There are 42 entries matching ‛Microsoft’:
I’m pretty sure this will be good for Multimap.
Following on from yesterday’s post regarding Opera’s probable support of web fonts, there comes a timely press release from font publishers, Ascender.
Jakob mourns the demise of the text sizing buttons IE but fails to point out that it won’t have any effect on a Windows machine if text is sized in pixels. Microsoft have stopped giving away their free web fonts.
You can now run more than one version of Internet Explorer on the same PC.
A while ago I pointed that more and more, Yahoo is relying on Google for it’s search results. Tim Parkin pointed out that a Yahoo listing will give a higher Google ranking, so from that point of view being on Yahoo does still have some importance. In fact, the reason a…
Some gizmos for improving your IE5 experience. Particularly helpful for developers. Google toolbar – quicker searching, page ranking etc. Validate HTML – using WDG validator. Disable style sheets – toggle CSS to check accessibility. Web Developer Accessories…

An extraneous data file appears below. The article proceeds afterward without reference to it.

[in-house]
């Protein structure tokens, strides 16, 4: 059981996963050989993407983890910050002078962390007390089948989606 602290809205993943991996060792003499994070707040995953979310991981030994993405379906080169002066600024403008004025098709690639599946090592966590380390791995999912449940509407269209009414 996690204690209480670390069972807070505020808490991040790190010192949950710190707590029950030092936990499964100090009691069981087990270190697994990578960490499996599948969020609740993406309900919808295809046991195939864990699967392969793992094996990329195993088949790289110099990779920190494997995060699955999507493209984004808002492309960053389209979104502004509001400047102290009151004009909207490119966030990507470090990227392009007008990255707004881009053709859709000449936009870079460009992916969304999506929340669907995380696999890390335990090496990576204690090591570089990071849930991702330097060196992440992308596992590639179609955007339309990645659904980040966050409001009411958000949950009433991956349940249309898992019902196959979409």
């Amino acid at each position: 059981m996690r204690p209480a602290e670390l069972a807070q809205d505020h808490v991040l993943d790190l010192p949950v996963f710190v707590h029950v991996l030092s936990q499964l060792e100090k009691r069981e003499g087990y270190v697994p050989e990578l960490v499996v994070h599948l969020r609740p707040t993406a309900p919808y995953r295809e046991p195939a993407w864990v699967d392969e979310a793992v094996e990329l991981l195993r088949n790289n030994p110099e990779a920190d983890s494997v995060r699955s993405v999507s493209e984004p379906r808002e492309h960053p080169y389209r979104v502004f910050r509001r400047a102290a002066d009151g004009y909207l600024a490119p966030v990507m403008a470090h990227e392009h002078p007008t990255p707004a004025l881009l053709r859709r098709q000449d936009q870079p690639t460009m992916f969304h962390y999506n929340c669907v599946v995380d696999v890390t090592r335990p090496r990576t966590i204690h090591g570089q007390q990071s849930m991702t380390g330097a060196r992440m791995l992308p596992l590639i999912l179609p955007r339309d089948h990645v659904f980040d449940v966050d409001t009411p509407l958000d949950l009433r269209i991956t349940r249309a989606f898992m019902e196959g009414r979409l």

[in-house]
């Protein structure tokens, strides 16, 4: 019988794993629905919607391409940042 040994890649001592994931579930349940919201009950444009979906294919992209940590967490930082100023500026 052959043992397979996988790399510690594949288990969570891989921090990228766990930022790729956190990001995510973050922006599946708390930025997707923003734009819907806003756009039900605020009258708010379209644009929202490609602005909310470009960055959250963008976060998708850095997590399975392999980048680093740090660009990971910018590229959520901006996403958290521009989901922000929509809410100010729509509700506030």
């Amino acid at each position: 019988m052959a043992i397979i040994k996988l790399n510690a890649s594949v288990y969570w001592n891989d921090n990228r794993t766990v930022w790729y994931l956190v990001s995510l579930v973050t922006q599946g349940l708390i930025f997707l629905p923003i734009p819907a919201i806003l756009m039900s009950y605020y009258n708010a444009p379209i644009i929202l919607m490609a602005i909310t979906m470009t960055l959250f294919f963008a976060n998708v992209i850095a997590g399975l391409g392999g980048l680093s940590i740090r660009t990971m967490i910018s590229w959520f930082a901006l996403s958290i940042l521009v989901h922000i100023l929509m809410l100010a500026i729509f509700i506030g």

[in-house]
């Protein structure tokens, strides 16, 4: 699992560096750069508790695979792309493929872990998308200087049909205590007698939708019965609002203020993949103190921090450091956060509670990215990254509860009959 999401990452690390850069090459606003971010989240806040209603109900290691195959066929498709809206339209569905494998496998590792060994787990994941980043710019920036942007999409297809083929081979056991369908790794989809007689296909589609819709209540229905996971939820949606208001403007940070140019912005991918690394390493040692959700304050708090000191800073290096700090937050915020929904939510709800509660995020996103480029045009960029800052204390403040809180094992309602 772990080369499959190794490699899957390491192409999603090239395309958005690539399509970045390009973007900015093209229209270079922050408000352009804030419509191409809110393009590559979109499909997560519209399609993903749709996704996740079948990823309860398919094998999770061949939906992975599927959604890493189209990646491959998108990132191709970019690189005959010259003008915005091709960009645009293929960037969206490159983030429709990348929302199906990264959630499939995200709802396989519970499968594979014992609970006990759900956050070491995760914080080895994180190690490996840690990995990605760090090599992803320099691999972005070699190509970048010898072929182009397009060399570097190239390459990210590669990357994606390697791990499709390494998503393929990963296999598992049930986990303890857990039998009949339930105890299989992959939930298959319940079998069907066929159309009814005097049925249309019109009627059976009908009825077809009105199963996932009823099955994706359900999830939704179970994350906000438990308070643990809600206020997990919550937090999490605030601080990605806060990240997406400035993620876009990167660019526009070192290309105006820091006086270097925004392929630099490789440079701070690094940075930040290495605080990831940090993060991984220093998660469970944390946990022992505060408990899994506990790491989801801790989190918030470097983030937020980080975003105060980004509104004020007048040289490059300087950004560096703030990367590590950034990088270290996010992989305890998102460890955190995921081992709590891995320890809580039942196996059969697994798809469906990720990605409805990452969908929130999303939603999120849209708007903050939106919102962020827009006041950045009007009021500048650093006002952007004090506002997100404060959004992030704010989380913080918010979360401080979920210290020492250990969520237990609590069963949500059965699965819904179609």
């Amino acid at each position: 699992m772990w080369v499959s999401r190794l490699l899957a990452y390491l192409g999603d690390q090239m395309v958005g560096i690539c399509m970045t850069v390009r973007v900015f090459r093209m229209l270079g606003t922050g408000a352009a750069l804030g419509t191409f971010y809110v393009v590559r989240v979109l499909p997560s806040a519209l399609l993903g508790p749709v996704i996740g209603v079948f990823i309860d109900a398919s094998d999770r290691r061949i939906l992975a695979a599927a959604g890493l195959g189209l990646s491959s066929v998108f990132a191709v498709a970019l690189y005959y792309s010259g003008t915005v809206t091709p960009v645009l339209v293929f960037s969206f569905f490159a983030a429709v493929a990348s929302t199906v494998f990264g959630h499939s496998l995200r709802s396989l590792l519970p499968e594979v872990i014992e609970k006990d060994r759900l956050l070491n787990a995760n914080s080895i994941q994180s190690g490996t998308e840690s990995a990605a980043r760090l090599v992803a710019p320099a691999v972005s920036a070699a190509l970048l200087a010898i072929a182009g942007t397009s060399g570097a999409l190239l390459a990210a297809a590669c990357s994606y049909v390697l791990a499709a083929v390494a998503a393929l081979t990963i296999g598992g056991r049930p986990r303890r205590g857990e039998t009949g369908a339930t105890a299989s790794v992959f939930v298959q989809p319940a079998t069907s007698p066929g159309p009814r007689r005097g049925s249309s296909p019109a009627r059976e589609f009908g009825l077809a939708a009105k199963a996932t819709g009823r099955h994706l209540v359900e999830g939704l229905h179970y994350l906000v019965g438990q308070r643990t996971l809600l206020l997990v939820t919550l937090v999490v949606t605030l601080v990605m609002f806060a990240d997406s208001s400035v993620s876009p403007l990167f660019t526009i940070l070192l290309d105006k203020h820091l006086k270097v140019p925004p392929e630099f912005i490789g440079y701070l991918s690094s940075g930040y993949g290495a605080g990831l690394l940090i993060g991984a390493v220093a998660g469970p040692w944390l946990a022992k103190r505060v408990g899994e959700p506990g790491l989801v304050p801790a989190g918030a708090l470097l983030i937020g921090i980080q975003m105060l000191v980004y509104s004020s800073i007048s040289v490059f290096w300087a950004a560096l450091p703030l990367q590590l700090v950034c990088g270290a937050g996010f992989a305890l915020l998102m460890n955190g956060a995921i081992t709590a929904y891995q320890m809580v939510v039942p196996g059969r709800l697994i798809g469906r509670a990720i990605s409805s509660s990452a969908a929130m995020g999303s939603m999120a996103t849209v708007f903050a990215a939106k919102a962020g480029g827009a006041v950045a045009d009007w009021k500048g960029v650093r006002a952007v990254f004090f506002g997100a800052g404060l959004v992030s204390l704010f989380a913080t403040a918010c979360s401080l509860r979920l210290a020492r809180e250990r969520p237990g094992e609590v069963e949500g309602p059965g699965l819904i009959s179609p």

You may have heard that MSN does not work correctly in the latest version of Opera, because MSN sends Opera 7 different HTML and CSS files than it sends to earlier versions of the browser. Well Our Norwegian friends have got their own back by releasing the Bork edition of…
A summary of the furore surrounding the potential capitulation of AOL and the demise of Internet Explorer.
“You can’t get an XBox, it’s a big, ugly, tacky hulk of shit. Who cares about the technical stuff and what the games are like? What counts is what they look like when switched off and stowed in the corner.”
Pop-ups aren’t going away. They are leaving virtual space and manifesting themselves on our streets in blue and yellow and green bibs.
Recently I’ve been playing around with the webcam & audio conversation features in Microsoft’s latest instant messenger client. I have to say I was impressed, particularly with the audio. And for a short time only, there is a webcam feed on this site.
The BritPack logo on these pages is an alpha-transparent PNG and I use a little PHP script to deliver browser-specific code to IE6 and IE5.5 and a normal image to other browsers.
I believe Microsoft has got it right, but pity the IE development team.